Directed by: Hirokazu Kore-eda || Produced by: Kaoru Matsuzaki, Hijiri Taguchi
Screenplay by: Hirokazu Kore-eda || Starring: Masaharu Fukuyama, Yōko Maki, Jun Kunimura, Machiko Ono
Music by: Shin Yasui || Cinematography: Mikiya Takimoto || Edited by: Hirokazu Kore-eda || Country: Japan || Language: Japanese
Running Time: 120 minutes
About halfway through Hirokazu Kore-eda’s Like Father, Like Son, a drama about two families who discover their respective 6-year old sons were swapped at birth in their hospital, I cycled through how I, as a recent first-time father of a 4-month old, would handle a similar nightmarish situation. I recall the extensive protocols we underwent to ensure the identities of newborns were inexorably linked to their biological parents (e.g. matching wrist bracelets on the mother and child, electronic trackers tied to newborns’ ankles, continuous reviewing of all identifying traits within each family unit, etc.). As users noted on an online subreddit I stumbled upon, standard operating procedures like those are based on real-world experiences, close calls, and previous mistakes made, that safety regulations are written in blood.
When a film makes you think about its thematic implications like that, that’s often a sign of an effective filmmaking effort, at least on a more subjective, emotional level. I tried my best, once the film ended, to break down Like Father, Like Son (henceforth, LFLS; Japanese = そして父になる, Soshite Chichi ni Naru, or “… and then He Became a Father”) while divorcing my still burgeoning parental status from my amateur film analysis. On the one hand, LFLS remains a potent film on a universal human level thanks to its stark, unembellished, well edited portrayal of two families and one father in particular (Masaharu Fukuyama) undergoing a crisis of identity, or rather of relationship responsibility. Its stripped down audiovisual style is, for the most part, an overwhelming strength thanks to how serious its central premise feels regardless of a viewer’s personal background.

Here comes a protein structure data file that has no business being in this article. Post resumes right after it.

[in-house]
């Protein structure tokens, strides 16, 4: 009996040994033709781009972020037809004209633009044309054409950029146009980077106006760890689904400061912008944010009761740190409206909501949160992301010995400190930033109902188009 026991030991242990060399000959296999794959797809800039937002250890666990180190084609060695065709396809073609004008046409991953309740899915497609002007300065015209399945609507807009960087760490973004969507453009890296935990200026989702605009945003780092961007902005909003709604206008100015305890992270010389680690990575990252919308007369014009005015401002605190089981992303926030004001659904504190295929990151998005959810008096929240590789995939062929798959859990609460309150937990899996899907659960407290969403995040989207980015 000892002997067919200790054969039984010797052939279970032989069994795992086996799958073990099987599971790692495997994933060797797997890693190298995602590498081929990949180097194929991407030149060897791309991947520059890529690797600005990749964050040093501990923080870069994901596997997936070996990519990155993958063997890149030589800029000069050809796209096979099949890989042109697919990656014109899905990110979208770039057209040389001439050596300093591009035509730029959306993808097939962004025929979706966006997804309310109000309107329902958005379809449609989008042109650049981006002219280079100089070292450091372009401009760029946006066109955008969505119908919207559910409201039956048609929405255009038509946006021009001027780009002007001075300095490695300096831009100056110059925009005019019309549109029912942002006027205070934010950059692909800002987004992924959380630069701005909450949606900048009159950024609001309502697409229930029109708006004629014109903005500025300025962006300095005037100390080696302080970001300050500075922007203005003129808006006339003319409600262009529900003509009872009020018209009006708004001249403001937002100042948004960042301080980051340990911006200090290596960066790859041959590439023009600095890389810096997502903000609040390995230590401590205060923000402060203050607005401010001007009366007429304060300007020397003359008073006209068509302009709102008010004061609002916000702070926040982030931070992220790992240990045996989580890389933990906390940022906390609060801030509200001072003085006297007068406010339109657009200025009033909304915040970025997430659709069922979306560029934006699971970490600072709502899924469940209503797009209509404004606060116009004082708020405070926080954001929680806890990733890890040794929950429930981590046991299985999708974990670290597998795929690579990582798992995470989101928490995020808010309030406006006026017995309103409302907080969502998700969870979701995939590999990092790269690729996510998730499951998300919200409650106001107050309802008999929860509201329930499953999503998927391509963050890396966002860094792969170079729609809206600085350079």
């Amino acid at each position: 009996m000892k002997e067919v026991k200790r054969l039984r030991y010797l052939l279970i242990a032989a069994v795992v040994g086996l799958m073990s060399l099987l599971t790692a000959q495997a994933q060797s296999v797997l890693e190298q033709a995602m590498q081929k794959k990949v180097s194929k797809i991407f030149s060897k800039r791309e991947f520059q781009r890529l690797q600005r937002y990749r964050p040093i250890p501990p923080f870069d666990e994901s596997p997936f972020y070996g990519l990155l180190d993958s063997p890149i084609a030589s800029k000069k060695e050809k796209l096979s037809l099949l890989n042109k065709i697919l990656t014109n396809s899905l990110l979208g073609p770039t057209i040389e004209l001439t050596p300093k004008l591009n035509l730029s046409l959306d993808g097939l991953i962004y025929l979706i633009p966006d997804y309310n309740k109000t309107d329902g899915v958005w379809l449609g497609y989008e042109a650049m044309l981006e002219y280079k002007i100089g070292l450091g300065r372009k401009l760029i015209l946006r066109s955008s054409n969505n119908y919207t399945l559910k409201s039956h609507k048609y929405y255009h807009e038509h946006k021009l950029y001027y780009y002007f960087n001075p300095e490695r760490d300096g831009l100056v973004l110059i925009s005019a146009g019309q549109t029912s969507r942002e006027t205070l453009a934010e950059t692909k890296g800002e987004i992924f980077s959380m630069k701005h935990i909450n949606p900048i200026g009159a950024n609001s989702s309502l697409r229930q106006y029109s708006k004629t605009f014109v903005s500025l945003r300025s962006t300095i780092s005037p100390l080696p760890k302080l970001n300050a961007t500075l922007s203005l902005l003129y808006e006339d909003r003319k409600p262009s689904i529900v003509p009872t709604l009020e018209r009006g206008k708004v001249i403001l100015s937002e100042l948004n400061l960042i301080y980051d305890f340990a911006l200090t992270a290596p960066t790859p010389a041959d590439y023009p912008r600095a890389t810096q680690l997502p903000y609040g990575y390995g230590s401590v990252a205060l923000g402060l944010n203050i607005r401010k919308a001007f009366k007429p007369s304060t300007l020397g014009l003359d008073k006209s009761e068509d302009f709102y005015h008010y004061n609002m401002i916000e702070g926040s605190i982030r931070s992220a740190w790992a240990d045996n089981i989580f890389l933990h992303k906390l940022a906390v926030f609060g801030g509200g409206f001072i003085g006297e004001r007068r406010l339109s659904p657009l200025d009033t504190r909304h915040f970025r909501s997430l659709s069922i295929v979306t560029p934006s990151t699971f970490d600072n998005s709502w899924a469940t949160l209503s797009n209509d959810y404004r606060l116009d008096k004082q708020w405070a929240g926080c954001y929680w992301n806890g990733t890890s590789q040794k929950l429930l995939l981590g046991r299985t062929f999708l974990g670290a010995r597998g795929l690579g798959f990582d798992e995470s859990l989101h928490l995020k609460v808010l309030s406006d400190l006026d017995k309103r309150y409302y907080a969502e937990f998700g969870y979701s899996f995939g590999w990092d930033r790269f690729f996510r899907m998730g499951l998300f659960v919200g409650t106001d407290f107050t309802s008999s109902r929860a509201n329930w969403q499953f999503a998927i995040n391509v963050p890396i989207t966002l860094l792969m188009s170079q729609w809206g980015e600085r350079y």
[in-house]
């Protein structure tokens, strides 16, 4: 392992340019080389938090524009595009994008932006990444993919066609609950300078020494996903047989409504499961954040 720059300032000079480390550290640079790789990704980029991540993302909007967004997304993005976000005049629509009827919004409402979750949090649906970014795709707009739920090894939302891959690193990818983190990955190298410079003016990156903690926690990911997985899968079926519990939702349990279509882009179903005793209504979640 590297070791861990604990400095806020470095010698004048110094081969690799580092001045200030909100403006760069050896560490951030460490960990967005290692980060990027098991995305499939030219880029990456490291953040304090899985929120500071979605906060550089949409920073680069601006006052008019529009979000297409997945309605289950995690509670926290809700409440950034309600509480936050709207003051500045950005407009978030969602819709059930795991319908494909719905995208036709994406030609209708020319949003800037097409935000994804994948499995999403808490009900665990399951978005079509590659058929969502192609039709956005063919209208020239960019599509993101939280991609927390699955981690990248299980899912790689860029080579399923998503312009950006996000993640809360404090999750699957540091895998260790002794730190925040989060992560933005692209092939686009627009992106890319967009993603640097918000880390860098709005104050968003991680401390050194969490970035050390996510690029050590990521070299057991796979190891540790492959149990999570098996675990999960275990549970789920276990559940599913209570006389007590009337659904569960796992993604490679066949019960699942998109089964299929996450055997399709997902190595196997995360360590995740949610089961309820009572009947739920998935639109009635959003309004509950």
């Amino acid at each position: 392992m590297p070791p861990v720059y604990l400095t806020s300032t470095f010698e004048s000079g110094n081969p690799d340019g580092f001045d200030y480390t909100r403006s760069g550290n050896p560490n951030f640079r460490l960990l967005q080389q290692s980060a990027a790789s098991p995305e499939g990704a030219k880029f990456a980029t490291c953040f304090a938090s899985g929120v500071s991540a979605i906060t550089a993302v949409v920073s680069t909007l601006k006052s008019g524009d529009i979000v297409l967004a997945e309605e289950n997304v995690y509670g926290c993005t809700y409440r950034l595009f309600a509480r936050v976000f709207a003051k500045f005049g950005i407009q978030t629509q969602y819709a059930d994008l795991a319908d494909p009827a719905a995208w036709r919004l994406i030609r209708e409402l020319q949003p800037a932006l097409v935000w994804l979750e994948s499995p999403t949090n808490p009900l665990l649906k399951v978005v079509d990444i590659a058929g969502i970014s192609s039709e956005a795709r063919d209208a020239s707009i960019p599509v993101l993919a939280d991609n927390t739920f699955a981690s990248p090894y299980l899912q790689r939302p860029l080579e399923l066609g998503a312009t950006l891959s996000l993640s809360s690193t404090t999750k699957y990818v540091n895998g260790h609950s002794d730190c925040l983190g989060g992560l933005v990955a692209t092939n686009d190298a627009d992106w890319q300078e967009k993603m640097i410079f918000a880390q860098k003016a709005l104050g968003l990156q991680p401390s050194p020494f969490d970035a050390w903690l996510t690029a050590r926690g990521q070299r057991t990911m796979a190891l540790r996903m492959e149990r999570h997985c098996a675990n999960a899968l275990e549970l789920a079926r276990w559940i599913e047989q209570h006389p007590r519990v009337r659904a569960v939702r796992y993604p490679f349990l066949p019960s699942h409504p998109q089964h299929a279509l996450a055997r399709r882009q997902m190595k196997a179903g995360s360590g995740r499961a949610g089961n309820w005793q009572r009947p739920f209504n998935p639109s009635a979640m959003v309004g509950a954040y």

At the same time, the screenplay itself is straightforward to the point of predictability, because a realistic portrayal of a social dilemma like this can only end one of a couple ways; to that end, all the main characters depicted here are themselves normal, relatable human beings. Nobody is a cringeworthy stereotype, these are not two-dimensional archetypes for a genre film, nor are we watching a melodramatic television soap opera — this is a serious, grounded, straightforward drama (you know, the kind of movie I normally sneer at that performs well in awards circuits), so the cast portray characters you could interact with on a daily basis. Again, that committed realism is LFLS’s strength much of the time, yet you have to keep in mind that no crazy plot-device or character revelations will work in a story like this; what you see is what you get.
As far as direction goes, LFLS emphasizes set-design, character blocking, and general mise-en-scène over creative editing patterns or flashy camerawork, comparable to many older European dramas or likeminded East Asian character pieces. LFLS‘ look and tone recall numerous aspects of Ryusuke Hamaguchi’s Drive My Car (2021) in particular, though I’d argue those minimalist cinematographic techniques work far better in Kore-eda’s picture because (1) the cast’s performances resemble warm, relatable people instead of monotone robots, and (2) LFLS isn’t three hours long.